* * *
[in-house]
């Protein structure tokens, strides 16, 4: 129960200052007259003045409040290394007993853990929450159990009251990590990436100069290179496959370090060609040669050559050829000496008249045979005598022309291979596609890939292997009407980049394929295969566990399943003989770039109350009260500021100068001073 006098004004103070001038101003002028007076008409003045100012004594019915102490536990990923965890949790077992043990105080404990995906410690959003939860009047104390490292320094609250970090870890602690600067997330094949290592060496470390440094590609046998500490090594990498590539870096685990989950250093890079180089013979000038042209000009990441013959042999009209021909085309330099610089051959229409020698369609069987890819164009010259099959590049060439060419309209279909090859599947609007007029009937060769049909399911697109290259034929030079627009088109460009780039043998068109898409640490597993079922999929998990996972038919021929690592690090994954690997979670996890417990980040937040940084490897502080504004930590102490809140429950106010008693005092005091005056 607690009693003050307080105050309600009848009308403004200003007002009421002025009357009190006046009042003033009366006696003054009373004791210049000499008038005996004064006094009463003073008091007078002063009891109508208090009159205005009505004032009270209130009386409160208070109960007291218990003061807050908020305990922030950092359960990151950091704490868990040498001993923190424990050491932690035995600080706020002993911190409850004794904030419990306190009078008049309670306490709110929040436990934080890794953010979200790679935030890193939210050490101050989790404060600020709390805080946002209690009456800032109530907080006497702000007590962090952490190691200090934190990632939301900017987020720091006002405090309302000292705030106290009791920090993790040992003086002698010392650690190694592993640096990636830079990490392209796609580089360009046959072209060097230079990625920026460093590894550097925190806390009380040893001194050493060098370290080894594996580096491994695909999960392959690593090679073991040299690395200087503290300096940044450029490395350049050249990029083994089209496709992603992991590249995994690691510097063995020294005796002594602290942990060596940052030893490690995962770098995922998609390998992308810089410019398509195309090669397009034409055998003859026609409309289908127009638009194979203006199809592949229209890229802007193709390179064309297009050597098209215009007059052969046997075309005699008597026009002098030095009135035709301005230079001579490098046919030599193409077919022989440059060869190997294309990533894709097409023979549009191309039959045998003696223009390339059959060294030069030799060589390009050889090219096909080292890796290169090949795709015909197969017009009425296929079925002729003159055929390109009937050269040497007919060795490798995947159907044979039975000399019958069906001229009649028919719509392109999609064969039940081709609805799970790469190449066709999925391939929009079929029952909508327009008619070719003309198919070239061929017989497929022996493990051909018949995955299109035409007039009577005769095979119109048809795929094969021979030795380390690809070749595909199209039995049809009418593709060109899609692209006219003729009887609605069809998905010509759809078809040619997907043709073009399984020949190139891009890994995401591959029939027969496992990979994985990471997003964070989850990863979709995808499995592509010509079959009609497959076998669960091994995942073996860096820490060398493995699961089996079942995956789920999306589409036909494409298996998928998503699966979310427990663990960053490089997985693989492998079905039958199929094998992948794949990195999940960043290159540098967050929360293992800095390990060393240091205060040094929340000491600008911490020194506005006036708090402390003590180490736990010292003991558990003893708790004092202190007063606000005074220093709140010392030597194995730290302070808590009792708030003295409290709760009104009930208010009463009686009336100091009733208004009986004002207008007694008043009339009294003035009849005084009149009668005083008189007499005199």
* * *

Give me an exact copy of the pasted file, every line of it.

[in-house]
């Protein structure tokens, strides 16, 4: 129960200052007259003045409040290394007993853990929450159990009251990590990436100069290179496959370090060609040669050559050829000496008249045979005598022309291979596609890939292997009407980049394929295969566990399943003989770039109350009260500021100068001073 006098004004103070001038101003002028007076008409003045100012004594019915102490536990990923965890949790077992043990105080404990995906410690959003939860009047104390490292320094609250970090870890602690600067997330094949290592060496470390440094590609046998500490090594990498590539870096685990989950250093890079180089013979000038042209000009990441013959042999009209021909085309330099610089051959229409020698369609069987890819164009010259099959590049060439060419309209279909090859599947609007007029009937060769049909399911697109290259034929030079627009088109460009780039043998068109898409640490597993079922999929998990996972038919021929690592690090994954690997979670996890417990980040937040940084490897502080504004930590102490809140429950106010008693005092005091005056 607690009693003050307080105050309600009848009308403004200003007002009421002025009357009190006046009042003033009366006696003054009373004791210049000499008038005996004064006094009463003073008091007078002063009891109508208090009159205005009505004032009270209130009386409160208070109960007291218990003061807050908020305990922030950092359960990151950091704490868990040498001993923190424990050491932690035995600080706020002993911190409850004794904030419990306190009078008049309670306490709110929040436990934080890794953010979200790679935030890193939210050490101050989790404060600020709390805080946002209690009456800032109530907080006497702000007590962090952490190691200090934190990632939301900017987020720091006002405090309302000292705030106290009791920090993790040992003086002698010392650690190694592993640096990636830079990490392209796609580089360009046959072209060097230079990625920026460093590894550097925190806390009380040893001194050493060098370290080894594996580096491994695909999960392959690593090679073991040299690395200087503290300096940044450029490395350049050249990029083994089209496709992603992991590249995994690691510097063995020294005796002594602290942990060596940052030893490690995962770098995922998609390998992308810089410019398509195309090669397009034409055998003859026609409309289908127009638009194979203006199809592949229209890229802007193709390179064309297009050597098209215009007059052969046997075309005699008597026009002098030095009135035709301005230079001579490098046919030599193409077919022989440059060869190997294309990533894709097409023979549009191309039959045998003696223009390339059959060294030069030799060589390009050889090219096909080292890796290169090949795709015909197969017009009425296929079925002729003159055929390109009937050269040497007919060795490798995947159907044979039975000399019958069906001229009649028919719509392109999609064969039940081709609805799970790469190449066709999925391939929009079929029952909508327009008619070719003309198919070239061929017989497929022996493990051909018949995955299109035409007039009577005769095979119109048809795929094969021979030795380390690809070749595909199209039995049809009418593709060109899609692209006219003729009887609605069809998905010509759809078809040619997907043709073009399984020949190139891009890994995401591959029939027969496992990979994985990471997003964070989850990863979709995808499995592509010509079959009609497959076998669960091994995942073996860096820490060398493995699961089996079942995956789920999306589409036909494409298996998928998503699966979310427990663990960053490089997985693989492998079905039958199929094998992948794949990195999940960043290159540098967050929360293992800095390990060393240091205060040094929340000491600008911490020194506005006036708090402390003590180490736990010292003991558990003893708790004092202190007063606000005074220093709140010392030597194995730290302070808590009792708030003295409290709760009104009930208010009463009686009336100091009733208004009986004002207008007694008043009339009294003035009849005084009149009668005083008189007499005199």